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Local builder, Conrad Rogue, shares the nitty-gritty on earthen construction

interview by Christina Ammon

Applegate Valley soil isn’t just good for farming; it’s also great for building houses.  Longtime resident, Conrad Rogue, knows first-hand. Not only has he built several earthen structures around in the Applegate, but he’s also taught dozens of workshops around the world. Recently, he updated and reissued his book, House of Earth: A Complete Guide to Earthen Construction.

Below is an interview with Conrad about his book and about the benefits of building with natural materials.

CHRISTINA: Briefly summarize House of Earth.

CONRAD: The book is about how you can take three separate materials—clay, sand, and straw–and mix them together to build houses, walls, patios, pizza ovens, and finish them with earthen plasters and floors.

 The book also explains what the materials are, how to find them, how to process them, and how to apply them to build just about anything

 It’s a how-to book, but there’s about a dozen essays with a more philosophical slant–like how to deal with money, time, water, code and more.

CHRISTINA: What are the advantages of building with cob over conventional materials?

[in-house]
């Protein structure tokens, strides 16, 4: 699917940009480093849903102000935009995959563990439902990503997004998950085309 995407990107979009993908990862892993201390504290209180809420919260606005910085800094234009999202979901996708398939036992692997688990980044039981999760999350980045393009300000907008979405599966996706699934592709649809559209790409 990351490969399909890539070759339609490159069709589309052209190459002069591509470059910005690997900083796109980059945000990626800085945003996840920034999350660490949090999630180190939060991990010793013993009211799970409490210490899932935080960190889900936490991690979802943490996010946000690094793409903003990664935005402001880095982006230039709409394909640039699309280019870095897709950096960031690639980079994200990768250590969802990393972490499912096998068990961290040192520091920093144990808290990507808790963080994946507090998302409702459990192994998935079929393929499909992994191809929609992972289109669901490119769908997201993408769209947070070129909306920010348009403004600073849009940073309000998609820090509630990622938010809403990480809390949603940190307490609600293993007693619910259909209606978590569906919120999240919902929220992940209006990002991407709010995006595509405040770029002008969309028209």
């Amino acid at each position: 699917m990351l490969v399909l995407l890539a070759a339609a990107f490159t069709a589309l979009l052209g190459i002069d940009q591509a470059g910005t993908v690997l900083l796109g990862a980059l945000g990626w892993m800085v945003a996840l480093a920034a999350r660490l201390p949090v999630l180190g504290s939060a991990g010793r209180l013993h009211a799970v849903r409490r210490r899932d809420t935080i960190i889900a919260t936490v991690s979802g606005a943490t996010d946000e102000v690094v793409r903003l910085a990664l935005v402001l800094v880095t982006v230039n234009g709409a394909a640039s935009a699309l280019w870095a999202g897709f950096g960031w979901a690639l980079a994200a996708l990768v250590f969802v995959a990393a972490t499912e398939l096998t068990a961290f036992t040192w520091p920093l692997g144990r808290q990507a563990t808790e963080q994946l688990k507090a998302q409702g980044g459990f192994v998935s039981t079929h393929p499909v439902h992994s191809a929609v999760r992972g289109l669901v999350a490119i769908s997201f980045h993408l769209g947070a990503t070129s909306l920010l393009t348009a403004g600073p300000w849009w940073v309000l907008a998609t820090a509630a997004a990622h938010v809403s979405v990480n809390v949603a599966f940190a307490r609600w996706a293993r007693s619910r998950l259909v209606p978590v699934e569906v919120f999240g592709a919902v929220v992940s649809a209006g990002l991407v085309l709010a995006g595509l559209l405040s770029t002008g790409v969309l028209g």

CONRAD: Most conventional buildings are extremely toxic because of all the foams, sprays, glues and paints that are used in them. These products are made faraway in places where they create a lot of damage to both the environment, plants, animal– as well as to the people who mine and process them. They are also very energy intensive and, by and large, expensive. Living with these materials can make you sick. And once the house is no longer useful, it becomes a waste problem.

 Cob houses are more comfortable. Heavy earthen houses keep their temperature easily. They are comfortable in the winter and stay unbelievably cool in the summer.

 Another thing: Earthen homes are standing on the ground and don’t have any hollow spaces either below the floor or in the walls. This makes it really hard for animals to move in and use your house as a habitat.

Then there is the aesthetic quality. Thick walls, soft walls and colors and roundish shapes are all appealing. Also, it’s hard not to be irritated by a chip out of a conventional wall, but if you are in a cob house an imperfection like a crack, or a chip, often graces the building. I always say that conventional buildings deteriorate and earthen buildings age. Deterioration is very depressing—like a sinking ship. Aging can be done gracefully and with dignity.